In this ultimate metapoetic exchange, the three Abbasid era contenders are aware of their roles as composers of poems and as commentators on that very act at the same time. They address not only each other, but also an assumed audience to whom the Arabic literary tradition is readily available as a backdrop against which the Abbasid q~idah reverberates before it springs forth. And this is metapoesis; a poet's creative response to poetic heritage. It is a state in which a poet is aware of himself as a participant in a project for poetic change but is constantly looking over his shoulder to see how his predeces- sors have done things, to signal references; references against which his rebellion and his contributions become more obvious and meaningful.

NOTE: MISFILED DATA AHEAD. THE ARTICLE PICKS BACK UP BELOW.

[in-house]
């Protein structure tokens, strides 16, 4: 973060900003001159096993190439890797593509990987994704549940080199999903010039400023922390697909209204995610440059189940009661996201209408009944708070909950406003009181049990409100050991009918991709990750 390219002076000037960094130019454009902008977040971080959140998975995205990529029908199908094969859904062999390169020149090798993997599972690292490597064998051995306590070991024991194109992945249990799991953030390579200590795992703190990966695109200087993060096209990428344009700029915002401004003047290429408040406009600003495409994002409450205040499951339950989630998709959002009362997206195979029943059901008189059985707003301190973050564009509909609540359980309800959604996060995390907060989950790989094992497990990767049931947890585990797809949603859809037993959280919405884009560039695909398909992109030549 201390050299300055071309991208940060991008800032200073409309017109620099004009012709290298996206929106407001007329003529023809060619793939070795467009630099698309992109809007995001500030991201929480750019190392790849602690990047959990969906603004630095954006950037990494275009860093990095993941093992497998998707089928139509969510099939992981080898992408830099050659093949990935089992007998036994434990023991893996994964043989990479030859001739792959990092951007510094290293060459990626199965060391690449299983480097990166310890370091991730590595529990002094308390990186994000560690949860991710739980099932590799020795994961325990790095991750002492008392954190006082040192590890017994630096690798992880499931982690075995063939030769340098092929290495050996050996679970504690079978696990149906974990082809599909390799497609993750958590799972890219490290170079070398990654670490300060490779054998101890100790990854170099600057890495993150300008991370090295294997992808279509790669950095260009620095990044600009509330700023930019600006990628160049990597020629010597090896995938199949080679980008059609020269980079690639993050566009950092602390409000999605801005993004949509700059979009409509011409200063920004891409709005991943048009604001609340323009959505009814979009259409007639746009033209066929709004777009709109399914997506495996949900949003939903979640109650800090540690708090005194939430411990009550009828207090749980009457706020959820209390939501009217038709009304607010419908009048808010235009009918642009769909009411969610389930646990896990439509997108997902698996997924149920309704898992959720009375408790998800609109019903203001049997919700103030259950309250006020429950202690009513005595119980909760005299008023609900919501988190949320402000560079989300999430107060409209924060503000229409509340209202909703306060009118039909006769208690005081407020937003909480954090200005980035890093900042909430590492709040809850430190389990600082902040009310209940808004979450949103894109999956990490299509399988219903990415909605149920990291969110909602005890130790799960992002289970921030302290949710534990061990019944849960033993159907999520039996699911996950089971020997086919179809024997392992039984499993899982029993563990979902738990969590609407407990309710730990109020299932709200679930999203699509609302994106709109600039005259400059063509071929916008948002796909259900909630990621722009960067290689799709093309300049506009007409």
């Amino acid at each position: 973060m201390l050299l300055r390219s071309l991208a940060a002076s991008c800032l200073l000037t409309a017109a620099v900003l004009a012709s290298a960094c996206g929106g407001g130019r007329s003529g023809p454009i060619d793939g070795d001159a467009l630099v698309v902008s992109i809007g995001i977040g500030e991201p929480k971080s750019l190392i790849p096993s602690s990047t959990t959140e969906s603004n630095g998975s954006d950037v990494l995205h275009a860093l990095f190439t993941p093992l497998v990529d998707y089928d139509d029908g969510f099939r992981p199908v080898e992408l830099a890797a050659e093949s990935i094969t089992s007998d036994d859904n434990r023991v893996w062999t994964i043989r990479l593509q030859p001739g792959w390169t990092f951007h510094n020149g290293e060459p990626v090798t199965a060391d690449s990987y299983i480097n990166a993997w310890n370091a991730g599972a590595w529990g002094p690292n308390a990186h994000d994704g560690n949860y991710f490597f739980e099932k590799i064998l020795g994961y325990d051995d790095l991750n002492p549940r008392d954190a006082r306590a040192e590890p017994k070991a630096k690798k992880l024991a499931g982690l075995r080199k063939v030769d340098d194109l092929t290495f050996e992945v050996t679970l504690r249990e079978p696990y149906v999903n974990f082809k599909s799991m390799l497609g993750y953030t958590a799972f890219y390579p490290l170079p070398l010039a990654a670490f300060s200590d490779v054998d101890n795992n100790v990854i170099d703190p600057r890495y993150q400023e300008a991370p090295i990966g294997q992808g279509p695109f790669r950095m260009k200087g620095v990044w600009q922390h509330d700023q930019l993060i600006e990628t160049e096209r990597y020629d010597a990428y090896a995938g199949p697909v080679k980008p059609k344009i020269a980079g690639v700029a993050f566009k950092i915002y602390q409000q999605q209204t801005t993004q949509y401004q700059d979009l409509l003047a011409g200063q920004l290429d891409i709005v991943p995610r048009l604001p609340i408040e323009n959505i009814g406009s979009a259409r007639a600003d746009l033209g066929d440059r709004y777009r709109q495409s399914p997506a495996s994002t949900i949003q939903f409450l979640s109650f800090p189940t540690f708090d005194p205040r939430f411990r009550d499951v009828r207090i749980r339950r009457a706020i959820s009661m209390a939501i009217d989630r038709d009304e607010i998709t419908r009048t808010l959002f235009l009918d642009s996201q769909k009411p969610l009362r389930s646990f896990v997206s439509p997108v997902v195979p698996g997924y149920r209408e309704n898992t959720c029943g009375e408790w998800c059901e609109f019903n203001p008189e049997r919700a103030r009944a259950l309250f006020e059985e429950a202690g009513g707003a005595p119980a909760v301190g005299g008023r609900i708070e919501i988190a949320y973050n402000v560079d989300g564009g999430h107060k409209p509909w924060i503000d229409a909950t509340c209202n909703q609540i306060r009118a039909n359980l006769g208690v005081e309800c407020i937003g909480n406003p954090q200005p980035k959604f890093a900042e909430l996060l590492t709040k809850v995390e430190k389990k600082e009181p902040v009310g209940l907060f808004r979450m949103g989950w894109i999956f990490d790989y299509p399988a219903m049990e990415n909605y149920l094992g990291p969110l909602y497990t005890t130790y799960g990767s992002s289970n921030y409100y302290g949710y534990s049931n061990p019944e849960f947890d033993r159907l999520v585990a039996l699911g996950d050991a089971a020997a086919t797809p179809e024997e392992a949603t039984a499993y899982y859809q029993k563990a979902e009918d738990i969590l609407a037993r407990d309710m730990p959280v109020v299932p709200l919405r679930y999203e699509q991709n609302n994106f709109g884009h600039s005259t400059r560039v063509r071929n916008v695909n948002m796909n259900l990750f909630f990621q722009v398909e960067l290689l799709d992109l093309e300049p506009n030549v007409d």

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- (no access) - Fakhreddine, Huda J.: Metapoesis in the Arabic Tradition, p13
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